Portugal relaxes coronavirus lockdown
From 4 May, Portugal relaxes coronavirus lockdown measures by allowing various businesses to open every 15 days. This will begin with small local shops such as bookstores, car dealers and hairdressers.
Since the pandemic lockdown 6 weeks ago, 20 percent of Portuguese employees are inactive. Almost 381,000 of them are unemployed.
Strategy not without risks
Whilst acknowledging that this strategy could increase the risk of further infection Antonio Costa, the Portuguese Prime Minister, it’s clear that he must balance this against the country’s ailing economy. In a recent press conference he stated that he would not hesitate to roll back the strategy if it proved necessary.
There are 25,045 confirmed COVID-19 cases in Portugal and 989 deaths. By comparison to its neighbours the country has fared well with a virus reproduction rate (‘R’) of just 0.94. This means that each person who is infected with the virus passes it on to less than one. Testing rates at 37,000 per million population are some of the highest in the world.
90 percent of coronavirus cases have been treated at home, with only 1 percent being treated in intensive care. Portugal’s hospital bed capacity has stayed under 65 percent throughout the pandemic.
Heath ministry statistics reveal that since 23 March new virus infections have lowered.
New rules – Phase 1
Commencing on 4 May, the wearing of face masks will be mandatory in specified public spaces including on public transport.
Those who are able to work from home should continue to do so with social gathering and business meeting limited to 10 people only. However, funerals can be attended by family members.
To assist in the monitoring of new COVID-19 CASES, a government contact tracing app is currently under development.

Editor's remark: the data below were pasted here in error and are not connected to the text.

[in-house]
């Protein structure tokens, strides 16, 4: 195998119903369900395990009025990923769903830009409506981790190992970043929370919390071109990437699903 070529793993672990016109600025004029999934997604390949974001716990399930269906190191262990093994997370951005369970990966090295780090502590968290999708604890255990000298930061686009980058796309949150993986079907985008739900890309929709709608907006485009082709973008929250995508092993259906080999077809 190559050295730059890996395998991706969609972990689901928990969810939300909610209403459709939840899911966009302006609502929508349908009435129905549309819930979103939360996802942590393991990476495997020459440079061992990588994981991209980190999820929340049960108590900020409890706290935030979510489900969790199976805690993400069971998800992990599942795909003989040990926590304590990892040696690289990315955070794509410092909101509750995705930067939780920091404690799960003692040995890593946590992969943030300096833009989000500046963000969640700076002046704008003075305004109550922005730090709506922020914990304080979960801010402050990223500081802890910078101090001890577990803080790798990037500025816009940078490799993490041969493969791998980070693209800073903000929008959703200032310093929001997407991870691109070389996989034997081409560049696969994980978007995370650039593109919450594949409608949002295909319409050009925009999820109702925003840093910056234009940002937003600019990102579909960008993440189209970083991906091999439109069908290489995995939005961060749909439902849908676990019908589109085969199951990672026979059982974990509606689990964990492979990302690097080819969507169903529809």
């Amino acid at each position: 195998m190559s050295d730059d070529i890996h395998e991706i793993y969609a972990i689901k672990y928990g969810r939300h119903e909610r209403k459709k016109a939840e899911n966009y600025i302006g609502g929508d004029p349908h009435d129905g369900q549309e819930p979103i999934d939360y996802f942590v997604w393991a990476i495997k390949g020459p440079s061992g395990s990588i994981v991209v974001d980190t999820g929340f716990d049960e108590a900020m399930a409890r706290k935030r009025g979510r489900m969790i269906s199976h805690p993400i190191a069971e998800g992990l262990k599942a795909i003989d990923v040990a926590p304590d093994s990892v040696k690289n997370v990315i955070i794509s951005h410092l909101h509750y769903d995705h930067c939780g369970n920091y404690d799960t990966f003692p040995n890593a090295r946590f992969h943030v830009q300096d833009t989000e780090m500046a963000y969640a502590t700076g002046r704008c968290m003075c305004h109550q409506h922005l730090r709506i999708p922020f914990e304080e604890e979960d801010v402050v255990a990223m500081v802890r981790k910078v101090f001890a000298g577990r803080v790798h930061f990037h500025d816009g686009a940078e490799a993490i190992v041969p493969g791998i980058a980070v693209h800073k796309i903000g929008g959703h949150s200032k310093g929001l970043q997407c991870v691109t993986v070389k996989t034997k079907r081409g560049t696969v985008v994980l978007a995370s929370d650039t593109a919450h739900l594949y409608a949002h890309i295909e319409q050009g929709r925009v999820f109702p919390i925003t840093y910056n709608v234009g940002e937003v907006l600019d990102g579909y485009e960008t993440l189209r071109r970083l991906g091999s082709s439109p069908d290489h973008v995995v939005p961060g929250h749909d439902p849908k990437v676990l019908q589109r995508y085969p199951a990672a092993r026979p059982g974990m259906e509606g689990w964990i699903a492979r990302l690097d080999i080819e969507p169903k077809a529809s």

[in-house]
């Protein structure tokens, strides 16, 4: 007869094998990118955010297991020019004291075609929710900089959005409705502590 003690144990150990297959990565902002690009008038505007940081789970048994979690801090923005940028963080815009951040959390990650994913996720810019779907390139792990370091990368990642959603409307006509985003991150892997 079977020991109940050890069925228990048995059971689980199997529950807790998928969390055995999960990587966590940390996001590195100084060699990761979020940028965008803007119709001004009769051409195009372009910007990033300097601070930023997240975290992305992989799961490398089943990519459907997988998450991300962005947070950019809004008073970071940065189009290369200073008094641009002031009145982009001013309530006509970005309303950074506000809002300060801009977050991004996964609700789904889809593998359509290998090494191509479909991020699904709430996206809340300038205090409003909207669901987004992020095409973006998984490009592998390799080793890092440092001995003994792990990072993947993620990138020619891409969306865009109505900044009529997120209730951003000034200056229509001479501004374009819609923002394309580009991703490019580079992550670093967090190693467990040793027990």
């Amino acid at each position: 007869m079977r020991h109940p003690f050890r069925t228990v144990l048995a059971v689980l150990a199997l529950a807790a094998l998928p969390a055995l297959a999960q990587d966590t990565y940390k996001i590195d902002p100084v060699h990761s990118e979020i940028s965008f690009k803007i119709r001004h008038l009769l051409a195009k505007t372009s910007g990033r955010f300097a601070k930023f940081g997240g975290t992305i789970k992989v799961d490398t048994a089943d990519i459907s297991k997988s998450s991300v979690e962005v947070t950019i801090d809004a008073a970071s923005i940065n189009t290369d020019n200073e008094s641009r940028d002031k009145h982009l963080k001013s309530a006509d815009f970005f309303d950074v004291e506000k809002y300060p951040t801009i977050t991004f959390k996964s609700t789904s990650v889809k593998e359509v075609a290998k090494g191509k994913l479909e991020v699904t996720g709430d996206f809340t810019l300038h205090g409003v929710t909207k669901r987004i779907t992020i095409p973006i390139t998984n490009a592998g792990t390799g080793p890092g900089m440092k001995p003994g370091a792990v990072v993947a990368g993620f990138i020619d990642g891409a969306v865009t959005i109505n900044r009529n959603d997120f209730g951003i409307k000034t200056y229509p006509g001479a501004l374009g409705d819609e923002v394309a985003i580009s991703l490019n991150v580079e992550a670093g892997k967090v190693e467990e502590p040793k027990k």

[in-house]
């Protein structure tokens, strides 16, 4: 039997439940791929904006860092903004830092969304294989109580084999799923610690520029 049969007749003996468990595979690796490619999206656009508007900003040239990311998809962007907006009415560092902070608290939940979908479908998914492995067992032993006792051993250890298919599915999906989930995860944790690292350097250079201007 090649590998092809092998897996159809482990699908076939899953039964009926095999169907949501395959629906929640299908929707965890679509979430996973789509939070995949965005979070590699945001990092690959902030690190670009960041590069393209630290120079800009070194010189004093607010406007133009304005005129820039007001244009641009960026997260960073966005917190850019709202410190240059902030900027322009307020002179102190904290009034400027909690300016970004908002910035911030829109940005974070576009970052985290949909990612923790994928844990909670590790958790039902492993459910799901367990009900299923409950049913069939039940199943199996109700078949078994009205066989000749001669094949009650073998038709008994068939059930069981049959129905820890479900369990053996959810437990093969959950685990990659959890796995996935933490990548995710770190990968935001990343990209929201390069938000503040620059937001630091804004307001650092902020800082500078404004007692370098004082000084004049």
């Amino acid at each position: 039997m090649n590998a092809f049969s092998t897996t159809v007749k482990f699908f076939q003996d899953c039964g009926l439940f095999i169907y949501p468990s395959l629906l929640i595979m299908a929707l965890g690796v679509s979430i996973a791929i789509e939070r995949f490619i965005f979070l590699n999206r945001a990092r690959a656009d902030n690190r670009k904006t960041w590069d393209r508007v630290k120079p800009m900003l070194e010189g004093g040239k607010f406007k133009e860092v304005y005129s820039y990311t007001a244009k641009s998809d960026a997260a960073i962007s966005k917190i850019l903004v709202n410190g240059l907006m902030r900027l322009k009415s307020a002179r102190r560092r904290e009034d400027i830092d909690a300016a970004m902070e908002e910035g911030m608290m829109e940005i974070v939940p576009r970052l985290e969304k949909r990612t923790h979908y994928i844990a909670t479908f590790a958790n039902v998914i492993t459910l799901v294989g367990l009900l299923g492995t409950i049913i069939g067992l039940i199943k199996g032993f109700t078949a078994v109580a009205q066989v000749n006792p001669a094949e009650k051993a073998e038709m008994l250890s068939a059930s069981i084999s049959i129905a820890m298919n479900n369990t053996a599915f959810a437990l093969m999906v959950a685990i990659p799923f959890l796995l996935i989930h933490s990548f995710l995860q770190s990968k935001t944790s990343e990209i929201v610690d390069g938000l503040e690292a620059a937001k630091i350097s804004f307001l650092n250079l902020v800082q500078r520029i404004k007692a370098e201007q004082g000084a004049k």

From Monday, people will be able to participate in golfing and playing tennis. However, changing rooms must remain closed. Public libraries and gardens will also be reopened.
It’s possible, subject to health ministry approval that the last 10 matches of the soccer league can be played by Primeira Liga from 30 May. Nevertheless, these matches will have to be played behind closed doors.
Social distancing should be maintained irrespective of the relaxation of lockdown measures.
Subject to the infection rate continuing to slow down, phase 2 of the strategy will commence on 18 May. Larger retail stores, coffee shops, restaurants and museums are among those allowed to reopen. These outlets will operate under reduced capacity.
Childcare centres, preschools, and high schools (Grades 11 and 12) will also reopen but pupils must wear face masks and will be subject to other restrictions. For the remainder of the academic year other tuition will continue at home.
Office workers may be able to return to work in June. And subject to social distancing being practiced, people will be able to go to cinemas, theatres and shopping malls.
Until a vaccine becomes available the Prime Minister said that the Portuguese “must carry on living with the virus” but pointed out that as long as COVID-19 exists without a vaccine life would not be normal.
Economy and business
Portugal’s GDP (gross domestic product) is set to contract by 8 percent according to IMF (International Monetary Fund) predictions.
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